TORONTO – In a novel case, a vegan firefighter is suing his employer for failing to provide him with vegan food while he was deployed out-of-province in a remote location.
Adam Knauff, an 11-year veteran of Ontario’s provincial firefighting force, was sent to Williams Lake, B.C. in 2017 to help tame the forest fires that ravaged the area that summer and forced the evacuation of thousands of residents. For ten days, Mr. Knauff worked long hours in physically demanding conditions, yet faced a severe lack of vegan food in the basecamp where he was stationed.
Mr. Knauff was frequently served meals that contained meat or dairy products, which he cannot eat; meals that were nutritionally inadequate and contained no source of protein; and was sometimes given no food at all. He repeatedly attempted to work with management to improve the situation, but it did not improve. After expressing his frustration that he could not eat, he was sent home, disciplined, and suspended without pay for a period of time.
Mr. Knauff’s application to the Human Rights Tribunal of Ontario raises a novel issue—whether his beliefs as an ethical vegan are protected under Ontario’s Human Rights Code as a form of “creed”. Mr. Knauff has been vegan for over 20 years to avoid causing suffering to animals. The Tribunal has not yet ruled on this important issue, so Mr. Knauff’s case could break new ground. Until recently, creed was thought to be the same as religion. But in 2015, the Ontario Human Rights Commission overhauled its creed policy, stating, “Creed may also include non-religious belief systems that, like religion, substantially influence a person’s identity, worldview and way of life.”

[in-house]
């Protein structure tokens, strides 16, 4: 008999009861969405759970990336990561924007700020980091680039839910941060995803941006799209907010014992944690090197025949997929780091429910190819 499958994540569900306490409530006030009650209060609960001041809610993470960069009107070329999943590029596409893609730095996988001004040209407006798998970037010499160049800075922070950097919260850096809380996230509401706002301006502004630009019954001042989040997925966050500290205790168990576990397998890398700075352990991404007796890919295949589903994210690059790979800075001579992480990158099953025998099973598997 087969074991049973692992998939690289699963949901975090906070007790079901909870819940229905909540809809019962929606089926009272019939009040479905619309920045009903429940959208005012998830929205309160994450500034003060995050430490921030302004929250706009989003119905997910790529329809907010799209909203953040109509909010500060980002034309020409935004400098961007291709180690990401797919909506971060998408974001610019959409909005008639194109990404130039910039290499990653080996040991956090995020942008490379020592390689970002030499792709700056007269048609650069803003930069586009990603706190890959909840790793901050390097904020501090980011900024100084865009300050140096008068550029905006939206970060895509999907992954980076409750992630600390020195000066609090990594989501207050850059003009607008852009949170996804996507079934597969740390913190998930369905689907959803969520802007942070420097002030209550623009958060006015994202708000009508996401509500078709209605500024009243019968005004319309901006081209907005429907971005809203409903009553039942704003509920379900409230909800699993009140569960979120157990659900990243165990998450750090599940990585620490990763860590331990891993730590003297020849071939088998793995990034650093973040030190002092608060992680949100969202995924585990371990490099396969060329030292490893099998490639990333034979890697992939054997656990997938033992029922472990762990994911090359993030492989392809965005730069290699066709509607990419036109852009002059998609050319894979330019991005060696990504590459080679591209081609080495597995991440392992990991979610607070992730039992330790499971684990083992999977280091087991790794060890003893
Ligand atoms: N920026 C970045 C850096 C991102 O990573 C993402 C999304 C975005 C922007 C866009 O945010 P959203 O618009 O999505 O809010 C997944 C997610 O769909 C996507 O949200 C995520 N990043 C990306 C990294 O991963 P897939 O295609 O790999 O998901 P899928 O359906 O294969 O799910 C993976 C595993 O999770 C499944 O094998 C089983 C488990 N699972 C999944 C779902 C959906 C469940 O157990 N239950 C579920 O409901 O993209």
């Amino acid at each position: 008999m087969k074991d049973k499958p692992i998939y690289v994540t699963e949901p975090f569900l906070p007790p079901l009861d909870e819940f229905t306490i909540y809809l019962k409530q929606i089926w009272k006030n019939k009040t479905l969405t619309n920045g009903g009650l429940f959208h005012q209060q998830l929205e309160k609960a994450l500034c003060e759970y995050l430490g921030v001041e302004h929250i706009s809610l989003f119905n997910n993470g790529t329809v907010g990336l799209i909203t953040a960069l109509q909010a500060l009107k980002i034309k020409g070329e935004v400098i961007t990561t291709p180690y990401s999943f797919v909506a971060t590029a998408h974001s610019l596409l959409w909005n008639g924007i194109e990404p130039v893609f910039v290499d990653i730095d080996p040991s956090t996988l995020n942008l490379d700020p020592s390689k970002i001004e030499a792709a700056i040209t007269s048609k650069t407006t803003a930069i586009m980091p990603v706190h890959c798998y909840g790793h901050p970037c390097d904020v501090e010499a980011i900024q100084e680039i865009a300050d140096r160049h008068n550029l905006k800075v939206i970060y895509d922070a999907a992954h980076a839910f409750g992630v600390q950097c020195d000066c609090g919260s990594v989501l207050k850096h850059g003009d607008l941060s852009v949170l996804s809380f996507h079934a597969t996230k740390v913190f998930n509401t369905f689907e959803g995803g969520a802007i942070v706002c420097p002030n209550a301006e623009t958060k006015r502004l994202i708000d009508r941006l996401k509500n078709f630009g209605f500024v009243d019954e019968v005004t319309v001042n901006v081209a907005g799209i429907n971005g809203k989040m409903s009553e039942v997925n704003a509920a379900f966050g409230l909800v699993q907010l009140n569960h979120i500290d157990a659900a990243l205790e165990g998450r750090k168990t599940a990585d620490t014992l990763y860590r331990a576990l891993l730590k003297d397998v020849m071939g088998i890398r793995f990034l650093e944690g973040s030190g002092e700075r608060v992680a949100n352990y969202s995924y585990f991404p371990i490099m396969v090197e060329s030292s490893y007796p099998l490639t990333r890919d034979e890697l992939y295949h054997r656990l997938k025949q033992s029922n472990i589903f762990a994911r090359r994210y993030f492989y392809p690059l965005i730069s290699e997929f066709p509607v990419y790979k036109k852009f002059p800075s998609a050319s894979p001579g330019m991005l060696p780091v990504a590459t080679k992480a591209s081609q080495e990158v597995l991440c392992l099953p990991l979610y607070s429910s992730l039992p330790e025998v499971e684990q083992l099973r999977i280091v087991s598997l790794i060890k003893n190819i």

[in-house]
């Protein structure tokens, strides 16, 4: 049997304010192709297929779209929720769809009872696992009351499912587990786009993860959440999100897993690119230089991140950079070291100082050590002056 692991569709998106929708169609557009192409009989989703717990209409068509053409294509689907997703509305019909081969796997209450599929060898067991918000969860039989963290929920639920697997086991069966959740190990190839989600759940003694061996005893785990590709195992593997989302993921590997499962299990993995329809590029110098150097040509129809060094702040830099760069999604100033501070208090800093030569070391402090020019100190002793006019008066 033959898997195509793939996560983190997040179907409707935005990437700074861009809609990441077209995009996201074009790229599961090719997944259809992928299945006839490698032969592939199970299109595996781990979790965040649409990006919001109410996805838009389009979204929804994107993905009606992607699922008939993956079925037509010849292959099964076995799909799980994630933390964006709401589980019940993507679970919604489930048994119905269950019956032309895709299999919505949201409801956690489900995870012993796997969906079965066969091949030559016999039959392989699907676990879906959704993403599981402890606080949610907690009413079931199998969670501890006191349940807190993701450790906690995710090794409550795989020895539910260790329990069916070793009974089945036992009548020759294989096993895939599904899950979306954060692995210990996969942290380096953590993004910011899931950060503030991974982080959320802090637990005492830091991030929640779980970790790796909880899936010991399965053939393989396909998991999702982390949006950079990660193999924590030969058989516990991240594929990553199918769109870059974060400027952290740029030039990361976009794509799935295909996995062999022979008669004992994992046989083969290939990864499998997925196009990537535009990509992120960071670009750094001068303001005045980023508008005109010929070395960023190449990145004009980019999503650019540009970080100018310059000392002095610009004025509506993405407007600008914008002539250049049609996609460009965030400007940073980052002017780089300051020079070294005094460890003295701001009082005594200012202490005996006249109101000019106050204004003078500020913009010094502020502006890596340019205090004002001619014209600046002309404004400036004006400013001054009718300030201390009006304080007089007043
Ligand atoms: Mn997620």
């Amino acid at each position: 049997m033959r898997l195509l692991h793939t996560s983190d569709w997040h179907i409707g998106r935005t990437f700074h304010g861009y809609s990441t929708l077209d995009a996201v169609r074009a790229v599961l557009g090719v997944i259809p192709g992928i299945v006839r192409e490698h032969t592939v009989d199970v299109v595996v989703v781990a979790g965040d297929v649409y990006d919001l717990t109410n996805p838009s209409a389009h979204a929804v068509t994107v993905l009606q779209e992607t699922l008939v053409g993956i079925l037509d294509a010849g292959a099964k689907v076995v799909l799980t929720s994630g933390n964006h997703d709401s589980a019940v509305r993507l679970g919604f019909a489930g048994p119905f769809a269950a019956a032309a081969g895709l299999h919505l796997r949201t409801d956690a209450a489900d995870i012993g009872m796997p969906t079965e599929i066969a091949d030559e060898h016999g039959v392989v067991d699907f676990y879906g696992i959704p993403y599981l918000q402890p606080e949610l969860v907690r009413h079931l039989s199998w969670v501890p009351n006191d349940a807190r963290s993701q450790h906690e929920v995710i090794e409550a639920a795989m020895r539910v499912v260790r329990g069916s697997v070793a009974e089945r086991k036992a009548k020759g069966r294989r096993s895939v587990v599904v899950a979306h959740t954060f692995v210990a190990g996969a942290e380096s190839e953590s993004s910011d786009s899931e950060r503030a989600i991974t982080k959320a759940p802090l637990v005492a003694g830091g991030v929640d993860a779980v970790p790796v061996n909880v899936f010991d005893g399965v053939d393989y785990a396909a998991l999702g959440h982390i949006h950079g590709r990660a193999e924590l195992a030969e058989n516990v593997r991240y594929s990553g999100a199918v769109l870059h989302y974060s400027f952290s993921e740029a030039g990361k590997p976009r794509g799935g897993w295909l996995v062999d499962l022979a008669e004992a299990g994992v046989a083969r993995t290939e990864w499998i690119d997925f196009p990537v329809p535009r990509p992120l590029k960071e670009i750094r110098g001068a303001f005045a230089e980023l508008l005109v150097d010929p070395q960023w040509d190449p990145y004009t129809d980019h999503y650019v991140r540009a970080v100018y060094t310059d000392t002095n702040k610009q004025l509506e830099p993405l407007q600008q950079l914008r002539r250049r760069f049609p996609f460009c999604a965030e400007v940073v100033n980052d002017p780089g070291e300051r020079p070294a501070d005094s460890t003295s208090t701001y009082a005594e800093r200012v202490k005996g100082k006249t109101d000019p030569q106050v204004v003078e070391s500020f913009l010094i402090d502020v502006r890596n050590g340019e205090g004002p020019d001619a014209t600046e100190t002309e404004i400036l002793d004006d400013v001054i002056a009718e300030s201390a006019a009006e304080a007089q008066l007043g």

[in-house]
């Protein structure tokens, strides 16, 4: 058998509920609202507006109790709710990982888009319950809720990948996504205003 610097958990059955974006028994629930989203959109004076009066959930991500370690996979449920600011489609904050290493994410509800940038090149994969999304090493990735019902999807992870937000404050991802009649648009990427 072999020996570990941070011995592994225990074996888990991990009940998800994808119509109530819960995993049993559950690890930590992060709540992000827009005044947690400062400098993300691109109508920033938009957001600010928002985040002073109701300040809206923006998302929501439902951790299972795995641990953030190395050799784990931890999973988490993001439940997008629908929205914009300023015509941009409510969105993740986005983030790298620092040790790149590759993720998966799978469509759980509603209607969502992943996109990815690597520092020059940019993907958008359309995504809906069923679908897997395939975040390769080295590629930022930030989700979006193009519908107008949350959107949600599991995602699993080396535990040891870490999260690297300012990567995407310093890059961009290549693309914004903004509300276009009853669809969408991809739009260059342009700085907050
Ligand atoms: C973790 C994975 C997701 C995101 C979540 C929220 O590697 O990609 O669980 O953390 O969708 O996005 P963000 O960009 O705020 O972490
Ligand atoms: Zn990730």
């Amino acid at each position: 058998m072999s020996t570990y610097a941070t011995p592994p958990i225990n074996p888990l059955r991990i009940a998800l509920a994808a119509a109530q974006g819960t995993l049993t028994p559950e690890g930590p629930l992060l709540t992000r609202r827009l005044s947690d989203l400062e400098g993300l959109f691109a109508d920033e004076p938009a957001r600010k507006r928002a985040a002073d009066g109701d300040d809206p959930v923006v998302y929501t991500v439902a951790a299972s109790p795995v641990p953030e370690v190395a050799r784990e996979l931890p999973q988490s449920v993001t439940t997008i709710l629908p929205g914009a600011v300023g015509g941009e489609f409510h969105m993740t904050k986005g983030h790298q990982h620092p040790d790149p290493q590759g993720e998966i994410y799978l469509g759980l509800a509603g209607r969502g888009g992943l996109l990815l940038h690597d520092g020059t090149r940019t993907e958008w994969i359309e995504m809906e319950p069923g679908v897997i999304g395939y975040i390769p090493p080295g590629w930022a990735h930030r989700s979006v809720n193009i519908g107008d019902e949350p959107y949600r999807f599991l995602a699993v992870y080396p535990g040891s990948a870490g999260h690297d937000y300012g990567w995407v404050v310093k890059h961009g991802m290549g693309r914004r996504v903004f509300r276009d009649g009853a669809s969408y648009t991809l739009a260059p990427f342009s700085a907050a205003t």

Ethical veganism is a belief system that seeks to avoid harming other animals, and ethical vegans typically choose not to eat animal-based foods like meat, fish dairy, and eggs; or wear clothing made with animal products like fur, leather, wool, and silk.
“I am vegan because I don’t want to harm or kill animals,” said Mr. Knauff. “For over 20 years, this belief system has influenced every aspect of my life, and has made me hyper-aware of the global epidemic of animal abuse, particularly the industrial-scale slaughter of animals for food. I know I can live healthfully and happily on this planet without hurting or killing fellow animals, so I choose not to. My beliefs should be respected, including while I am at work fighting forest fires. Veganism has incredible potential to change the world by promoting compassion and respect for others, and this should be celebrated—not punished, shunned or belittled.”
“More and more people are shunning animal products out of recognition that industrial use of animals causes unconscionable animal suffering,” said lawyer Camille Labchuk, executive director of Animal Justice. “The world is changing, and it’s important for employers to respect the sincerely-held beliefs of vegans. In modern times, secular beliefs like ethical veganism can be just as important to one person as religious beliefs are to another person.”
Mr. Knauff is represented by lawyer Wade Poziomka of Ross & McBride LLP. Animal Justice will request to intervene in Mr. Knauff’s case, to provide the Tribunal with perspective on the growth of ethical veganism, the belief system behind it, and why it is important for ethical vegans to benefit from human rights protections.
Animal Justice was a driving force behind the Commission’s new creed policy, and regularly assists vegans who face discrimination in the workplace, at schools and daycares, and in other circumstances.
An article by Animal Justice explaining the importance of “creed” for ethical vegans is available here.
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